Please Vote Yes on California Proposition 67

 

Estuarian readers who live in California have to opportunity to vote for the environment by voting YES on Proposition 67. It will ban single use plastic bags in California.

We have already banned single use plastic bags in Sebastopol, California where I live. It has made a difference—I see far fewer plastic bags in the estuaries around here.

Proposition 67 would ban single use plastic bags statewide—a good thing for all of California’s living things. It would be good for the whole planet, actually.

For example, take a look at this video of the contents of a dead camel’s gut. Plastic bags kill more than human babies. The camel died near Dubai. These bags are a problem worldwide.

Credits: Video of Camel Gastrolith by Chris Jordan. Thanks to Richard James of Coastodian.org for making me aware of it.

Plastic bag manufacturers have introduced a Proposition of their own to confuse voters, Prop 65. Vote NO on 65.

Vote YES on 67.

Ten Miles on Tomales Bay 4

Rains blew in today from the eastern Pacific.

The change in weather has made last week’s placid sunny autumnal outing on Tomales Bay seem a long-ago memory. A seagull sunned himself on a piling.

seagull-on-post-tmot

Another gull had crab for breakfast.

a-gulls-breakfast-tmot

The western shore still has quaint housing built before Tomales Bay became part of Point Reyes National Seashore, like this red cabin with its own beach.

red-house-tmot

The old Spenger’s place .

old-spengers-place-tmot

Spenger Place. I believe this is the same family that had a fish restaurant in Berkeley when I was a college student there.

And the remnants of Clayton Lewis’s assemblage of structures at Laird’s Landing.

clayton-lewiss-big-house

claytons-cabin-2-tmot

I enjoyed lunch at Clayton Lewis’s place and spent about a half hour working on a sketch of one of his buildings.

lunchtime-tmot

I had the whole place to myself.

The Ancient Voice of a Great Blue Heron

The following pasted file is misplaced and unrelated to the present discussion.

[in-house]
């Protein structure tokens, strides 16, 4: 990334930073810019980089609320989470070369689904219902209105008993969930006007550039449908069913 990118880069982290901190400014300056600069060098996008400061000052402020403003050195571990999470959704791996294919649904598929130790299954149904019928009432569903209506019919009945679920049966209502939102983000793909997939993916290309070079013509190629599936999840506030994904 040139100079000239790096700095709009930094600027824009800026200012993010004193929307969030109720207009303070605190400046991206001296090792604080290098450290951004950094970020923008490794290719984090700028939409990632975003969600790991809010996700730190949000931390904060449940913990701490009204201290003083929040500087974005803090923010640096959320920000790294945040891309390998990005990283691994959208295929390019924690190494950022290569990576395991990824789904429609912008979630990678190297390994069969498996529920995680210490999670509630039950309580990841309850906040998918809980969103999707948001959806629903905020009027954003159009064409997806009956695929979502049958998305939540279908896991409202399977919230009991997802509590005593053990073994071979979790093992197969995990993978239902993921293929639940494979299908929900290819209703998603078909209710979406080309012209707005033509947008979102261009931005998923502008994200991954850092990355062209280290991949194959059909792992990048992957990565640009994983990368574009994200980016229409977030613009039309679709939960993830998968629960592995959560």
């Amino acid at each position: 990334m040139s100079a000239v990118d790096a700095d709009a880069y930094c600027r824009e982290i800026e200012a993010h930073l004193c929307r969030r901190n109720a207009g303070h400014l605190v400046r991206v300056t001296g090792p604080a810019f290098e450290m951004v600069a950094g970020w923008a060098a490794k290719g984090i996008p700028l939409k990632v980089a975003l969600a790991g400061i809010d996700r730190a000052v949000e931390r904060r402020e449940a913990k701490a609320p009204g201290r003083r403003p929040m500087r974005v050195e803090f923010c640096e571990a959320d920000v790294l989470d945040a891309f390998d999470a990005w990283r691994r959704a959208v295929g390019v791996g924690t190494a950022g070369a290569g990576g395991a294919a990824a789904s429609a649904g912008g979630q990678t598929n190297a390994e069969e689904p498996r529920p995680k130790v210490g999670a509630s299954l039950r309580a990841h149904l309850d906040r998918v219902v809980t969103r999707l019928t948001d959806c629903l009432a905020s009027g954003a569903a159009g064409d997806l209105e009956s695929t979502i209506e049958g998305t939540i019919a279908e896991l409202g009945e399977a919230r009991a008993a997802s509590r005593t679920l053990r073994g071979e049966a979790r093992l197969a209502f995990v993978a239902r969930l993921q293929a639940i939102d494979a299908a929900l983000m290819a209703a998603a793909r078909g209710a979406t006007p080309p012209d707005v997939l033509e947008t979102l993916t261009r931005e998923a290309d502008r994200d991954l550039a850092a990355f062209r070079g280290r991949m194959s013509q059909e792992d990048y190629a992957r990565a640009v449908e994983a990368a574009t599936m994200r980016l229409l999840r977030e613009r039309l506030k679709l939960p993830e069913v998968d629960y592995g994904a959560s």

Listen as you watch this video of a Great Blue Heron taking off and voicing disapproval of my intrusion into the serenity of its world.

 

Last summer my brother (artist, author, videographer, and blogger, James Gurney, creator of Dinotopia and author of Imaginative Realism among much else) and I visited the American Museum of Natural History in New York city.

We went there to see a new exhibit exploring how dinosaurs didn’t really disappear 65 million years ago. They survived and evolved to become the birds we see around us today.

Whenever I hear the expressive voice of the Great Blue Heron I wonder what the large dinosaurs of long ago sounded like. If their voices matched their hulking sizes, the sound would have been terrifying.

 

 

Ten Miles on Tomales Bay 3

A Great Blue Heron stood on a rock along the shore….

gbhe-1-tmotI approached, slowly, snapping photos.

gbhe-5-tmot

The heron turned around and sprang into the air.

gbhe-takeoff-tmot

These beautiful birds are light. They have legs so strong that they can leap into the air and, with just one powerful wingbeat, take to the sky.

This one flew up the shore and around a point, just out of sight. It had landed on a rock where I encountered him a second time.

great-blue-0-tmot

Again he flew—this time in the opposite direction, back towards his original rock.

That pleased me. Sometimes birds will fly again and again in the same direction, each time a little bit further up the shore in the direction I am paddling and we repeat the encounter repeatedly—to their obvious annoyance.

I was able to take a short video of this bird shortly after taking the photo above.

When you watch the video, you can hear the bird’s ancient voice. It seems to express displeasure at my interference.

I’ll post that video tomorrow.